(5) 8f057cc01ec22c0ea27eaa7e50ca6857647299987d1dbe445297ac61b8fe42f9
(6) 1e654bbb0d761b84bb738e91d6f4674bb76e0d024b8f24a6c8d301d6e45d5fad
(7) 3222876792abbe5b8f5606ac9c6c0b1443c15a3dd5a74de661631a4a3f07fdae
(8) 4906df7a8c8f8480a4ce8875016e68e03d52009214b0e5dbec0507005a9dbc23
(9) 958b8735820c0fdb3ac142687733987d59677e589695ab6a11a866255df50672
HD Wallet
Mnemonic: february excess ranch price load announce alone canyon furnace amazing leader balcony
Base HD Path: m/44'/60'/0'/0/{account_index}
Listening on localhost:8545

The first list is the public address of each of the 10 accounts and the second list is the private key associated with each account.

Now, we will create a simple contract which will notarize a document and also check if document is notarized. We will then first deploy this contract via Web3 and TestRPC and then will use Truffle framework to do the same as Truffle framework provides few stuff out of box.

Deploying using Web3 js Library and TestRPC

First install web3 js library and solidity compiler

$ npm install -g web3
$ npm install -g solc

Lets create a folder with name EthereumDapp and then create a subfolder contracts inside it. Now we will create a smart contract NotarizeDocument.sol inside contracts subfolder. Get the code from here.

First we have to compile this file and create a binary (bin) and abi (Application Binary Interface)

Below command will create a binary after compile. We can see file NotarizeDocument_sol_NotarizeDocument.bin created in contracts folder.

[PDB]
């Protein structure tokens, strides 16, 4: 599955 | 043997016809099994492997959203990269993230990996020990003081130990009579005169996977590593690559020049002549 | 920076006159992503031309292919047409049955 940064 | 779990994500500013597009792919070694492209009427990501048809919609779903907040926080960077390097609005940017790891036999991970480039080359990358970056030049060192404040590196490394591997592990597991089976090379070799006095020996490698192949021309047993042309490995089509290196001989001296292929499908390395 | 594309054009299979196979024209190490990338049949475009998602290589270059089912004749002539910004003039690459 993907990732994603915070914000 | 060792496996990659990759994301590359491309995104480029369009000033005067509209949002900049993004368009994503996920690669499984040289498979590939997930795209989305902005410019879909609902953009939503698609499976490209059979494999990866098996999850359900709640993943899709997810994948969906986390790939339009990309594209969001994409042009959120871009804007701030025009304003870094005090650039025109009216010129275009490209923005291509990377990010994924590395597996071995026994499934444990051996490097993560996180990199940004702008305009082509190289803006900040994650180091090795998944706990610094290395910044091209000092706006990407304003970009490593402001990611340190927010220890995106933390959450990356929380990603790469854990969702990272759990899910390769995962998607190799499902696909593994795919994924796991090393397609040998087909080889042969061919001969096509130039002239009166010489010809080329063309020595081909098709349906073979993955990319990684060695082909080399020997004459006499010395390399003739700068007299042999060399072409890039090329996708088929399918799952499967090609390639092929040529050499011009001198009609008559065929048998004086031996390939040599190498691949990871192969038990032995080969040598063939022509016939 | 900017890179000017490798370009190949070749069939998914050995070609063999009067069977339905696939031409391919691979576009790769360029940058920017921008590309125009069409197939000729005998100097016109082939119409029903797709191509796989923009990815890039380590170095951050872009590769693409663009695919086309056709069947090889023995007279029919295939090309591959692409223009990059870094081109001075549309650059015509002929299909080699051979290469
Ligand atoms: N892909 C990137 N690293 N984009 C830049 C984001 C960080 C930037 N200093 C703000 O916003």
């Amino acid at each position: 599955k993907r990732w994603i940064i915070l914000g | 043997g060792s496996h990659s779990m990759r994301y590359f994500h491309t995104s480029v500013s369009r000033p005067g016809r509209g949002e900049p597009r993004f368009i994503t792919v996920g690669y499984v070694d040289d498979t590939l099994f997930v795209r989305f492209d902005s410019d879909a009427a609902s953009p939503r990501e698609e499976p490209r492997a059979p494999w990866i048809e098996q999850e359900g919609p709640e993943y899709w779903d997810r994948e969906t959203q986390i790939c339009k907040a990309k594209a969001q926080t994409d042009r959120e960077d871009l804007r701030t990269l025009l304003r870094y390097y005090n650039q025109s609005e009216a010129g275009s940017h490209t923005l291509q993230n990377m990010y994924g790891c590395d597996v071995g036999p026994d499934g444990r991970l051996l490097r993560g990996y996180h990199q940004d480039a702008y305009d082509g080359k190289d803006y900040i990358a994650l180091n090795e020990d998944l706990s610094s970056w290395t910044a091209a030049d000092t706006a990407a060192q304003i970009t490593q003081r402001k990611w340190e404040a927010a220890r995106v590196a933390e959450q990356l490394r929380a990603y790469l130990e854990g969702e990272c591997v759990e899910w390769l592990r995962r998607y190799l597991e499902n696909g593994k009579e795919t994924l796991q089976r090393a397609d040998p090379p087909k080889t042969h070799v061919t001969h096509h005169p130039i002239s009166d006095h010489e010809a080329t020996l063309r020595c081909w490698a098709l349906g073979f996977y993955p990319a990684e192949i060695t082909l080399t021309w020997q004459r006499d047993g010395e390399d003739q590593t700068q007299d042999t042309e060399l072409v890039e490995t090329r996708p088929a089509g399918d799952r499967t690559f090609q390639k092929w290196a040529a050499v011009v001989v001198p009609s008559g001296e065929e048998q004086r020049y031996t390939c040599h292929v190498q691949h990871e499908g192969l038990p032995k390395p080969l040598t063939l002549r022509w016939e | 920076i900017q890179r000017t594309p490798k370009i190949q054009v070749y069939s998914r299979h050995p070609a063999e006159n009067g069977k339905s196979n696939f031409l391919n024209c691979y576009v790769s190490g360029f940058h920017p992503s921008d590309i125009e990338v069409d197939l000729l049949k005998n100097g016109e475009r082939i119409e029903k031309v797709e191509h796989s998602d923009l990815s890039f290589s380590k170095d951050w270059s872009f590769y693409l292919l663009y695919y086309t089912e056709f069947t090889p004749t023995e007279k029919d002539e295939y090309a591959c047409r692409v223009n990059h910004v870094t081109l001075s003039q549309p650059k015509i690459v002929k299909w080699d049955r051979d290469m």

$ solcjs NotarizeDocument.sol --bin

and below command will create a ABI (Application Binary Interface). File NotarizeDocument_sol_NotarizeDocument.abi will be created in contracts folder.

$ solcjs NotarizeDocument.sol --abi

Now run node console and instantiate Web3 with TestRpc (http://localhost:8545, where testrpc is running). Make sure testrpc is running in another terminal.

$ node
> Web3 = require('web3')
> provider = new Web3.providers.HttpProvider("http://localhost:8545")
> web3 = new Web3(provider)

If you get any error like ‘Error: Cannot find module ‘web3’’, try installing the Web3 locally.

$ npm install web3

Web3 gives you the possibility to parse your contract ABI and provide a JavaScript API to interact with it. Then, you just need the bytecode to deploy a new instance of that contract to testrpc. Please follow the next commands:

> NotDocABIFile = fs.readFileSync('NotarizeDocument_sol_NotarizeDocument.abi')
> NotDocABI = JSON.parse(NotDocABIFile.toString()

Once you run above, you will see only two public functions of the contract — checkDocument and notarize.

Lets continue further,

> NotDocBINFile = fs.readFileSync('NotarizeDocument_sol_NotarizeDocument.bin')
> NotDocByteCode = NotDocBINFile.toString()

Once you have NotDocABI and NotDocByteCode, you can now deploy the contract to first account of testrpc.

> account = web3.eth.accounts[0]
> NotDocContract = web3.eth.contract(NotDocABI)
> contractData = { data: NotDocByteCode, from: account, gas: 999999 }
> deployedContract =

Once you deploy the contract, you can see a block created in testrpc console something like below. It has transaction hash and contract address.

Transaction: 0x0c5467e66b20543117e64dd4e52608488f443e40d38be114a40fccba97ba6793
Contract created: 0x1f85295bf0773d8c4653fbfae652e205a25b56bb
Gas usage: 223516
Block Number: 1
Block Time: 

Now Let’s invoke the methods of contracts

> contractAddress = deployedContract.address
> instance =